Public Policy Forum Blog

All politics is local...and global

This week none other than The New York Times and National Public Radio are making national stories from news about local school districts in our state. It's a reminder that Wisconsin is, in fact, on the globe.

The story, covered locally by the Journal Sentinel, can be simplified as follows: Several school districts around Wisconsin participated in high-risk investments using borrowed funds and are now in danger of losing millions. The Irish bank to which these loans are owed is now on the hook, threatening the viability of that bank and the larger German bank that owns it. The German government has stepped in to save the banks, which now find themselves unable to conduct business as usual, affecting the many local governments around the world that have been their loan customers.

The details are not actually that important. The lesson to be learned is that local decisions can have a global impact. As hard as it may be to believe, your neighbor on your local school board is now a player in the German economy.

Couple this new paradigm with the observation from yesterday's Milwaukee Talkie post that deficient local decision-making could result in less local control should the state be required to step in, and you have a recipe for uncompetitive local elections and poor turnout. Who would want to serve on a school board, pension board, or village board when the decisions are this complicated, this tough, and this far-reaching? And even if there are enough people willing to run for these positions, do voters understand the true nature of the job and the types of decisions the elected officials will be required to make?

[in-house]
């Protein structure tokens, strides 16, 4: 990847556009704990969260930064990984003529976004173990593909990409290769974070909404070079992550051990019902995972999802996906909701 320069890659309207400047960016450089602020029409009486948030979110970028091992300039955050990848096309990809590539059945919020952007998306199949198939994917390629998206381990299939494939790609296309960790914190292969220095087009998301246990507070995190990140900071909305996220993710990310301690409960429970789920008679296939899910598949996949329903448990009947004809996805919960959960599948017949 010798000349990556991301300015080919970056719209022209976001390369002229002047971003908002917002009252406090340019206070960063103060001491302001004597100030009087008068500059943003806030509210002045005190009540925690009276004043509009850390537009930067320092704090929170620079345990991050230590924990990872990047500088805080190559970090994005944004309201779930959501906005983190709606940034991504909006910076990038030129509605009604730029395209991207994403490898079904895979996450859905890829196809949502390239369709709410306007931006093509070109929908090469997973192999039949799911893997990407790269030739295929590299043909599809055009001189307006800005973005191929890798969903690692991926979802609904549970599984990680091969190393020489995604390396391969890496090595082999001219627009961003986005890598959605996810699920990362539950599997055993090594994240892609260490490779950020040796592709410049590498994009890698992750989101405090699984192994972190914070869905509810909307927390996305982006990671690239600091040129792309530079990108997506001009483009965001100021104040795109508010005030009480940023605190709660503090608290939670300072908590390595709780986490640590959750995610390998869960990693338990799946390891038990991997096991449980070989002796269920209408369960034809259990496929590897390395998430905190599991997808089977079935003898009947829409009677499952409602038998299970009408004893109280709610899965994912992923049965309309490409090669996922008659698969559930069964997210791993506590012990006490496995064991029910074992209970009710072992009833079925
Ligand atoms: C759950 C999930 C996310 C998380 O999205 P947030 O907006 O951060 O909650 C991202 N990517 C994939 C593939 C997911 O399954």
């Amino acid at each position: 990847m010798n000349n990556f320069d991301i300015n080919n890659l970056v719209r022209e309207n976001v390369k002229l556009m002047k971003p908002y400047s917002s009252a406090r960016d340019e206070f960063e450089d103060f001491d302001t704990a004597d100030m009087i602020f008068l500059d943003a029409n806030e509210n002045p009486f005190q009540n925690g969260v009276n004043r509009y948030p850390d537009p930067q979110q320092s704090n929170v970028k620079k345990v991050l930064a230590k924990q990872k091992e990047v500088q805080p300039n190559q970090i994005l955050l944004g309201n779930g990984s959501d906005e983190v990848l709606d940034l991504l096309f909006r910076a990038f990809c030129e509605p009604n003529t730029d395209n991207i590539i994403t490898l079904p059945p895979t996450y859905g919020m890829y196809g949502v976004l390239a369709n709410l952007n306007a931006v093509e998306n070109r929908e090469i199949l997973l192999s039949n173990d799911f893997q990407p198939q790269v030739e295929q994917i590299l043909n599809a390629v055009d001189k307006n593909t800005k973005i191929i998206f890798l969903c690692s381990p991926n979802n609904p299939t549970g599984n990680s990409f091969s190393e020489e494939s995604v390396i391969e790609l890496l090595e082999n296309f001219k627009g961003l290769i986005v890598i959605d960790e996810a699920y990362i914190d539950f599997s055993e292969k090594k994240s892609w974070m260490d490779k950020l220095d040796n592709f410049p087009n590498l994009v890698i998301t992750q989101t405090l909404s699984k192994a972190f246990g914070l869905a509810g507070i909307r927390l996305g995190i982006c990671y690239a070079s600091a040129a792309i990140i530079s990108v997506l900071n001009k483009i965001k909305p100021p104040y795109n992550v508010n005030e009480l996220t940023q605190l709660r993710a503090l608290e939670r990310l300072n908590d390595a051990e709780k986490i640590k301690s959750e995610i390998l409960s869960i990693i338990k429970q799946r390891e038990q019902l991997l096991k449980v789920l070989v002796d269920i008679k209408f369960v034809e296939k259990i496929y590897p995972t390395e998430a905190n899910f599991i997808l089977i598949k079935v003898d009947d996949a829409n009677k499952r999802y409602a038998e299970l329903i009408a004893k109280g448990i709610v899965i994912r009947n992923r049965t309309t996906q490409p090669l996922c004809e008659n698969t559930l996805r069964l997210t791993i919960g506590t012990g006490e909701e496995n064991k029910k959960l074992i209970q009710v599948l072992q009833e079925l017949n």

Unfortunately, the end result may be a vicious cycle in which low voter turnout and unchallenged candidates lead to ineffective leadership and justify loss of local control. Once that happens there is even less incentive for future voters to be informed or for qualified candidates to step forward. The market and the economy are indisputably global. Is it inevitable that governance shall be, too?

Anneliese Dickman